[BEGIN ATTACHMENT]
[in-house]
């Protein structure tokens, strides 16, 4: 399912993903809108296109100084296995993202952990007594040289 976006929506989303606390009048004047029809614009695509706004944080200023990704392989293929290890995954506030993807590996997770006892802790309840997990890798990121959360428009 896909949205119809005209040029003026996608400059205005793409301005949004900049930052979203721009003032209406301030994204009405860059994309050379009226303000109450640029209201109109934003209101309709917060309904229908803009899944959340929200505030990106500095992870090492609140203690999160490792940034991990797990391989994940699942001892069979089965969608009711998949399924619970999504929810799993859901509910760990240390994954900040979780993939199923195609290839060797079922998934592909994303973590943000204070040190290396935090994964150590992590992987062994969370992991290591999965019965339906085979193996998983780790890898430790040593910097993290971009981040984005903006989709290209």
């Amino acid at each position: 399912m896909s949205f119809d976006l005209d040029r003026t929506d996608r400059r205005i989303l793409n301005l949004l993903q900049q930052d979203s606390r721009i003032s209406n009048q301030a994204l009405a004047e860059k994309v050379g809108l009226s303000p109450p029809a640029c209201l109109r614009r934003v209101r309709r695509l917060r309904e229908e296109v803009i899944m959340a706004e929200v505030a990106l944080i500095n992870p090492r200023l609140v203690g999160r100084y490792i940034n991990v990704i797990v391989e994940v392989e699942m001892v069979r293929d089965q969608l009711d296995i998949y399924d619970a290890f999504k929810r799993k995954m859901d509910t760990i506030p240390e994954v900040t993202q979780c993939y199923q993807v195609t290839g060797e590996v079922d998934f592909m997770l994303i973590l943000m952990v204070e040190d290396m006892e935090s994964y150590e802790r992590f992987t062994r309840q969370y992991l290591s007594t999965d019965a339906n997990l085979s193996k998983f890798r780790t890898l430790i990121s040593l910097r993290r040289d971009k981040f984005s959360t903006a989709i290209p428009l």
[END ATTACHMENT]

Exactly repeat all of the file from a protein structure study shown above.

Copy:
[in-house]
């Protein structure tokens, strides 16, 4: 399912993903809108296109100084296995993202952990007594040289 976006929506989303606390009048004047029809614009695509706004944080200023990704392989293929290890995954506030993807590996997770006892802790309840997990890798990121959360428009 896909949205119809005209040029003026996608400059205005793409301005949004900049930052979203721009003032209406301030994204009405860059994309050379009226303000109450640029209201109109934003209101309709917060309904229908803009899944959340929200505030990106500095992870090492609140203690999160490792940034991990797990391989994940699942001892069979089965969608009711998949399924619970999504929810799993859901509910760990240390994954900040979780993939199923195609290839060797079922998934592909994303973590943000204070040190290396935090994964150590992590992987062994969370992991290591999965019965339906085979193996998983780790890898430790040593910097993290971009981040984005903006989709290209």
């Amino acid at each position: 399912m896909s949205f119809d976006l005209d040029r003026t929506d996608r400059r205005i989303l793409n301005l949004l993903q900049q930052d979203s606390r721009i003032s209406n009048q301030a994204l009405a004047e860059k994309v050379g809108l009226s303000p109450p029809a640029c209201l109109r614009r934003v209101r309709r695509l917060r309904e229908e296109v803009i899944m959340a706004e929200v505030a990106l944080i500095n992870p090492r200023l609140v203690g999160r100084y490792i940034n991990v990704i797990v391989e994940v392989e699942m001892v069979r293929d089965q969608l009711d296995i998949y399924d619970a290890f999504k929810r799993k995954m859901d509910t760990i506030p240390e994954v900040t993202q979780c993939y199923q993807v195609t290839g060797e590996v079922d998934f592909m997770l994303i973590l943000m952990v204070e040190d290396m006892e935090s994964y150590e802790r992590f992987t062994r309840q969370y992991l290591s007594t999965d019965a339906n997990l085979s193996k998983f890798r780790t890898l430790i990121s040593l910097r993290r040289d971009k981040f984005s959360t903006a989709i290209p428009l």